Today as I was researching the life of Crazy Horse, I came across an account by Nicholas Black Elk of one of his major visions, which occurred near present day Sylvan Lake in the Black Hills of what we today call South Dakota. Crazy Horse was doing a Haŋblečeya ("crying for a vision," sometimes translated "vision quest") when he received his revelation. Here is a portion of Black Elk's account:
"When I was a man, my father told me something about that vision. Of course he did not know all of it; but he said that Crazy Horse dreamed and went into the world where there is nothing but the spirits of all things. That is the real world that is behind this one, and everything we see here is something like a shadow from that world. He was on his horse in that world, and the horse and himself on it and the trees and the grass and the stones and everything were made of spirit, and nothing was hard, and everything seemed to float. His horse was standing still there, and yet it danced around like a horse made only of shadow, and that is how he got his name, which does not mean that his horse was crazy or wild, but that in his vision it danced around in that queer way.
"It was this vision that gave him his great power, for when he went into a fight, he had only to think of that world to be in it again, so that he could go through anything and not be hurt. Until he was killed at the Soldiers' Town on White River, he was wounded only twice, once by accident and both times by some one of his own people when he was not expecting trouble and was not thinking; never by an enemy."
As I read this account, it occurred to me that what Crazy Horse saw really IS the real world. All of the forms and events that we experience as "solid" are - as even modern physics admits - transparent space and energy. In Buddhist terms, "Form is emptiness," and in Christian mystical terms, "All things are made of the formless love of God."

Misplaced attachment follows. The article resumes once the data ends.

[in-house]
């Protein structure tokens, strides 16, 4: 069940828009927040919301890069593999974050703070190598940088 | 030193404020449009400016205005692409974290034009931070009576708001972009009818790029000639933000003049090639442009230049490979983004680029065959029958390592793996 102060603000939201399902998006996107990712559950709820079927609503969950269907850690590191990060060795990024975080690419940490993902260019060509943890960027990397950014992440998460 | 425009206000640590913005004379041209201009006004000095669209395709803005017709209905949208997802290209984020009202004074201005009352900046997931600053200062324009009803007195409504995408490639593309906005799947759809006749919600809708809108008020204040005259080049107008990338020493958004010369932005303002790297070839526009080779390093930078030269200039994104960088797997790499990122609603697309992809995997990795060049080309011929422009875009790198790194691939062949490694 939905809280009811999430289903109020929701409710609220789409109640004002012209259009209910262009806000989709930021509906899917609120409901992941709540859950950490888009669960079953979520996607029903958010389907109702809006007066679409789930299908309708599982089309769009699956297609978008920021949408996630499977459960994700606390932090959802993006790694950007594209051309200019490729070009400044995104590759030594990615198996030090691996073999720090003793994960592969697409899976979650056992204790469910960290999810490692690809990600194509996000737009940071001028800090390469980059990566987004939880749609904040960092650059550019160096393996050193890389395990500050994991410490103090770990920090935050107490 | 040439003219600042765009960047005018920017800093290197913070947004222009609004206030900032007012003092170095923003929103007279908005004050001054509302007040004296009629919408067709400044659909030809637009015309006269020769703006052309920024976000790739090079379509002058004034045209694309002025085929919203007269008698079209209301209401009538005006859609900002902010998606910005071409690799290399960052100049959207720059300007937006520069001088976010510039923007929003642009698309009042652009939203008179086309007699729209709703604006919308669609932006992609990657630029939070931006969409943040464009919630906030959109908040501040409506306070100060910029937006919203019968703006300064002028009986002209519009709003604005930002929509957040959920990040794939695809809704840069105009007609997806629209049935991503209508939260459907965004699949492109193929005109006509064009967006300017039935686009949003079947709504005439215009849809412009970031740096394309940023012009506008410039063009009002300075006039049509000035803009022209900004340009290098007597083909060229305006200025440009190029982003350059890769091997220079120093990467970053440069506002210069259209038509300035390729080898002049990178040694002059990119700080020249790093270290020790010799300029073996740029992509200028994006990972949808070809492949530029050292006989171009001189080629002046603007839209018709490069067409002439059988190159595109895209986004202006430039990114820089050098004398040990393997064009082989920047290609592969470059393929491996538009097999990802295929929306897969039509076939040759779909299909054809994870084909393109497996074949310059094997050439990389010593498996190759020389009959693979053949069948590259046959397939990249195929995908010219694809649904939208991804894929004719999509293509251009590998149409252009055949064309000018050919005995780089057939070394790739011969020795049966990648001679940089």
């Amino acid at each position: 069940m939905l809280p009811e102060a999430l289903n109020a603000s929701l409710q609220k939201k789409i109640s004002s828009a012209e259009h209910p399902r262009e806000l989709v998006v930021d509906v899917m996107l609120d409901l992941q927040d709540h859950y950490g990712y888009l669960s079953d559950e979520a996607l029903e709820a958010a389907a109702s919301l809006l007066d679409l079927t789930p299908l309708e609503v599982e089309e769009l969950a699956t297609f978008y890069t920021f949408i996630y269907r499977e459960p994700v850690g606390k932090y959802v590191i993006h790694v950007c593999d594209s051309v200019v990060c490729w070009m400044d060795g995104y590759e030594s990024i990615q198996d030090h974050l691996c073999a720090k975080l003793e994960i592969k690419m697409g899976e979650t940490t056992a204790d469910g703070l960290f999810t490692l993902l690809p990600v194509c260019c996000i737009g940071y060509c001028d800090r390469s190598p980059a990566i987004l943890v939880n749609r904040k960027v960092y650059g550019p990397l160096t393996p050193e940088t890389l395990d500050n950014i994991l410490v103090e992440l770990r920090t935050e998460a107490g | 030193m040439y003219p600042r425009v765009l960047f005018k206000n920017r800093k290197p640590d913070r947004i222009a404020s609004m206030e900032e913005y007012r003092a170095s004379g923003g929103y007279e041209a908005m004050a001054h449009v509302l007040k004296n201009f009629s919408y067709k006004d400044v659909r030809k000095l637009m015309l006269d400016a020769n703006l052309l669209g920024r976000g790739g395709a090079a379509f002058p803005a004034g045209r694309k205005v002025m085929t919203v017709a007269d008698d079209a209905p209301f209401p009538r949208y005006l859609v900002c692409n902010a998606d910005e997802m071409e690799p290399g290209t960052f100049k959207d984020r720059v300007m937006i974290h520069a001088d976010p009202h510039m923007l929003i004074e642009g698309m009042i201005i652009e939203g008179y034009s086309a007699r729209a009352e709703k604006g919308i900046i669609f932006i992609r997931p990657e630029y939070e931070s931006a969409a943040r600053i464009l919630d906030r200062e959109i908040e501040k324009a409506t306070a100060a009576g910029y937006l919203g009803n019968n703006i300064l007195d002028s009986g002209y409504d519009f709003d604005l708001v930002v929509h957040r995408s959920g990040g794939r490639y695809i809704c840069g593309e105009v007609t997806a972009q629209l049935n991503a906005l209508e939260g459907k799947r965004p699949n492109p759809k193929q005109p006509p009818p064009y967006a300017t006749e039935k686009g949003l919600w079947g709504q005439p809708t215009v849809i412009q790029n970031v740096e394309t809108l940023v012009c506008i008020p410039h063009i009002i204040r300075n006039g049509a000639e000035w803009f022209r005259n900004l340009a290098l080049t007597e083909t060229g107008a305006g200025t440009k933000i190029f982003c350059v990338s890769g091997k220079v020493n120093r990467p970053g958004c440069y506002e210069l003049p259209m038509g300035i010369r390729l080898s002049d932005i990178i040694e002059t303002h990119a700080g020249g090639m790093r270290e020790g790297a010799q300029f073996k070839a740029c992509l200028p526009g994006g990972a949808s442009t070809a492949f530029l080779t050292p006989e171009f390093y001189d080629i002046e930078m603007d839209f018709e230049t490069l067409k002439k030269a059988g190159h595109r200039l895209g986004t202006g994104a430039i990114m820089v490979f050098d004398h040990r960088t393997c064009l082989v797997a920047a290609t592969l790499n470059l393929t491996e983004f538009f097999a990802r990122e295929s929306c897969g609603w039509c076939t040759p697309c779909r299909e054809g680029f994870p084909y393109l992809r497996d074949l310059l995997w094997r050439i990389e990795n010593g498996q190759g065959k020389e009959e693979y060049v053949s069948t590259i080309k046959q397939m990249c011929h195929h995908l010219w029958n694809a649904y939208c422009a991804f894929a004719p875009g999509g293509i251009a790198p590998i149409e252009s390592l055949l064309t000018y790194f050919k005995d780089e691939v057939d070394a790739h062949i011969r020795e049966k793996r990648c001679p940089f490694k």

When I read descriptions of the character of Crazy Horse, many traits stand out - especially bravery, bigheartedness, generosity, self-denial and humility. But I also picture a man whose vision was ever-focused on the larger, all-encompassing spirit world, even in the midst of daily affairs. Black Elk says he "would go about the village without noticing people or saying anything. In his own teepee he would joke, and when he was on the warpath with a small party, he would joke to make his warriors feel good. But around the village he hardly ever noticed anybody, except little children. But everybody liked him, and they would do anything he wanted or go anywhere he said."
I pray to be able to live with this Larger World ever before my eyes, and to allow this bigger Vision to give me courage in the midst of the various personal, emotional and societal "battles" that I am called to fight . . .
Photo: This is Gem Lake, not Sylvan Lake, but every time I hike up to this lake it seems to me like a mini-version of the place where Crazy Horse had his vision.
Rocky Mountain National Park, CO, December, 2016
Stephen Hatch, M.A. is a spiritual teacher and photographer from Fort Collins, Colorado. His approach is contemplative, inter-spiritual, and Earth-based.